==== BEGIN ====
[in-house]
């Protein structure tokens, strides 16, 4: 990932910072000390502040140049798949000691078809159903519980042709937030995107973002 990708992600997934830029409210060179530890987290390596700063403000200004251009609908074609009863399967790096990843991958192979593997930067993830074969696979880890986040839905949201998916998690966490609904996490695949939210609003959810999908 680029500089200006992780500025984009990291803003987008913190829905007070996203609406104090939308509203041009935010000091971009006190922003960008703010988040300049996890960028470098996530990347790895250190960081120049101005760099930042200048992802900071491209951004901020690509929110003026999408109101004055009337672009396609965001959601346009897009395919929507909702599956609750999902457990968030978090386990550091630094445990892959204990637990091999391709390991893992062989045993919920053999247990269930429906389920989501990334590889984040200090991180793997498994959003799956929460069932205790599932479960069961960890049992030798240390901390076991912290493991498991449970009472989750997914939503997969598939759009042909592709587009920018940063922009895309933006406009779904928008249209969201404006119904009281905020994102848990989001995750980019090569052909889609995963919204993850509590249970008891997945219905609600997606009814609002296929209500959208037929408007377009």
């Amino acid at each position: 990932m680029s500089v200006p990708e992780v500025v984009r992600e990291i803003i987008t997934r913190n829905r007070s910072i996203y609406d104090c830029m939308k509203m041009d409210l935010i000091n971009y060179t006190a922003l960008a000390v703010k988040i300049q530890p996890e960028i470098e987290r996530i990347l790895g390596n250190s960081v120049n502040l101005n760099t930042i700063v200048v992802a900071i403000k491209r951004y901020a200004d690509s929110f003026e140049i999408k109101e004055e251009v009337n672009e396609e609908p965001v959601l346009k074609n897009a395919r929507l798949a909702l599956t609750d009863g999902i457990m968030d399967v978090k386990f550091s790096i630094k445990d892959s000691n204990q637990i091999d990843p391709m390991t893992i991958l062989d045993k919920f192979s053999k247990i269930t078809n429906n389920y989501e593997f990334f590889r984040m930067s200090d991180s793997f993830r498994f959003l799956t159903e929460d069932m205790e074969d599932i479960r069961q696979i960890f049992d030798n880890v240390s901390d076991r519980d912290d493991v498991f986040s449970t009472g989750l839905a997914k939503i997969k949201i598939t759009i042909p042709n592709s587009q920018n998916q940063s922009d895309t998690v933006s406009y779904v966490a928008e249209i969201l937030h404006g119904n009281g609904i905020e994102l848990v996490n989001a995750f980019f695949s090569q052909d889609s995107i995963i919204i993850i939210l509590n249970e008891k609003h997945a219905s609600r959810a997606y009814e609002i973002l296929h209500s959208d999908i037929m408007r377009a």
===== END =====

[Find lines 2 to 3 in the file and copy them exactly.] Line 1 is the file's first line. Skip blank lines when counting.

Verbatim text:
């Protein structure tokens, strides 16, 4: 990932910072000390502040140049798949000691078809159903519980042709937030995107973002 990708992600997934830029409210060179530890987290390596700063403000200004251009609908074609009863399967790096990843991958192979593997930067993830074969696979880890986040839905949201998916998690966490609904996490695949939210609003959810999908 680029500089200006992780500025984009990291803003987008913190829905007070996203609406104090939308509203041009935010000091971009006190922003960008703010988040300049996890960028470098996530990347790895250190960081120049101005760099930042200048992802900071491209951004901020690509929110003026999408109101004055009337672009396609965001959601346009897009395919929507909702599956609750999902457990968030978090386990550091630094445990892959204990637990091999391709390991893992062989045993919920053999247990269930429906389920989501990334590889984040200090991180793997498994959003799956929460069932205790599932479960069961960890049992030798240390901390076991912290493991498991449970009472989750997914939503997969598939759009042909592709587009920018940063922009895309933006406009779904928008249209969201404006119904009281905020994102848990989001995750980019090569052909889609995963919204993850509590249970008891997945219905609600997606009814609002296929209500959208037929408007377009």
């Amino acid at each position: 990932m680029s500089v200006p990708e992780v500025v984009r992600e990291i803003i987008t997934r913190n829905r007070s910072i996203y609406d104090c830029m939308k509203m041009d409210l935010i000091n971009y060179t006190a922003l960008a000390v703010k988040i300049q530890p996890e960028i470098e987290r996530i990347l790895g390596n250190s960081v120049n502040l101005n760099t930042i700063v200048v992802a900071i403000k491209r951004y901020a200004d690509s929110f003026e140049i999408k109101e004055e251009v009337n672009e396609e609908p965001v959601l346009k074609n897009a395919r929507l798949a909702l599956t609750d009863g999902i457990m968030d399967v978090k386990f550091s790096i630094k445990d892959s000691n204990q637990i091999d990843p391709m390991t893992i991958l062989d045993k919920f192979s053999k247990i269930t078809n429906n389920y989501e593997f990334f590889r984040m930067s200090d991180s793997f993830r498994f959003l799956t159903e929460d069932m205790e074969d599932i479960r069961q696979i960890f049992d030798n880890v240390s901390d076991r519980d912290d493991v498991f986040s449970t009472g989750l839905a997914k939503i997969k949201i598939t759009i042909p042709n592709s587009q920018n998916q940063s922009d895309t998690v933006s406009y779904v966490a928008e249209i969201l937030h404006g119904n009281g609904i905020e994102l848990v996490n989001a995750f980019f695949s090569q052909d889609s995107i995963i919204i993850i939210l509590n249970e008891k609003h997945a219905s609600r959810a997606y009814e609002i973002l296929h209500s959208d999908i037929m408007r377009a």